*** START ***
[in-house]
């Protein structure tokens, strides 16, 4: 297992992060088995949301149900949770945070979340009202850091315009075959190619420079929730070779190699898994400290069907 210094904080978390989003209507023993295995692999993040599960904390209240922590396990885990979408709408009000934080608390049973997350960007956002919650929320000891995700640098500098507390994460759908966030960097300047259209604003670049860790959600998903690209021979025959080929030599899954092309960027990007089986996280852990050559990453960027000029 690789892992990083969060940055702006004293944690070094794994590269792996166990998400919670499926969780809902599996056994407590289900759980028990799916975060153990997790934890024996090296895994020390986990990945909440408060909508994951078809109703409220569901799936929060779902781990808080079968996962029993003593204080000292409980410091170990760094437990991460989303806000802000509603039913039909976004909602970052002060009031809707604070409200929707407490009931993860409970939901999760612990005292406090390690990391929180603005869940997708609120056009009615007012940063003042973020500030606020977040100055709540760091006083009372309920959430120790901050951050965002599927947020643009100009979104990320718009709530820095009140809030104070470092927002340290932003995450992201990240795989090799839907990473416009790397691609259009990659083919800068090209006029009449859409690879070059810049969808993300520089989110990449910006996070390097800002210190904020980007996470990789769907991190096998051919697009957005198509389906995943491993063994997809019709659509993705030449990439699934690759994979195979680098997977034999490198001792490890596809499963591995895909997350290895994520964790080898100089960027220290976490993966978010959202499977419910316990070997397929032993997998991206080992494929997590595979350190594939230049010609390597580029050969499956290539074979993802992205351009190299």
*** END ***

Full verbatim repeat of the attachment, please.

[in-house]
């Protein structure tokens, strides 16, 4: 297992992060088995949301149900949770945070979340009202850091315009075959190619420079929730070779190699898994400290069907 210094904080978390989003209507023993295995692999993040599960904390209240922590396990885990979408709408009000934080608390049973997350960007956002919650929320000891995700640098500098507390994460759908966030960097300047259209604003670049860790959600998903690209021979025959080929030599899954092309960027990007089986996280852990050559990453960027000029 690789892992990083969060940055702006004293944690070094794994590269792996166990998400919670499926969780809902599996056994407590289900759980028990799916975060153990997790934890024996090296895994020390986990990945909440408060909508994951078809109703409220569901799936929060779902781990808080079968996962029993003593204080000292409980410091170990760094437990991460989303806000802000509603039913039909976004909602970052002060009031809707604070409200929707407490009931993860409970939901999760612990005292406090390690990391929180603005869940997708609120056009009615007012940063003042973020500030606020977040100055709540760091006083009372309920959430120790901050951050965002599927947020643009100009979104990320718009709530820095009140809030104070470092927002340290932003995450992201990240795989090799839907990473416009790397691609259009990659083919800068090209006029009449859409690879070059810049969808993300520089989110990449910006996070390097800002210190904020980007996470990789769907991190096998051919697009957005198509389906995943491993063994997809019709659509993705030449990439699934690759994979195979680098997977034999490198001792490890596809499963591995895909997350290895994520964790080898100089960027220290976490993966978010959202499977419910316990070997397929032993997998991206080992494929997590595979350190594939230049010609390597580029050969499956290539074979993802992205351009190299």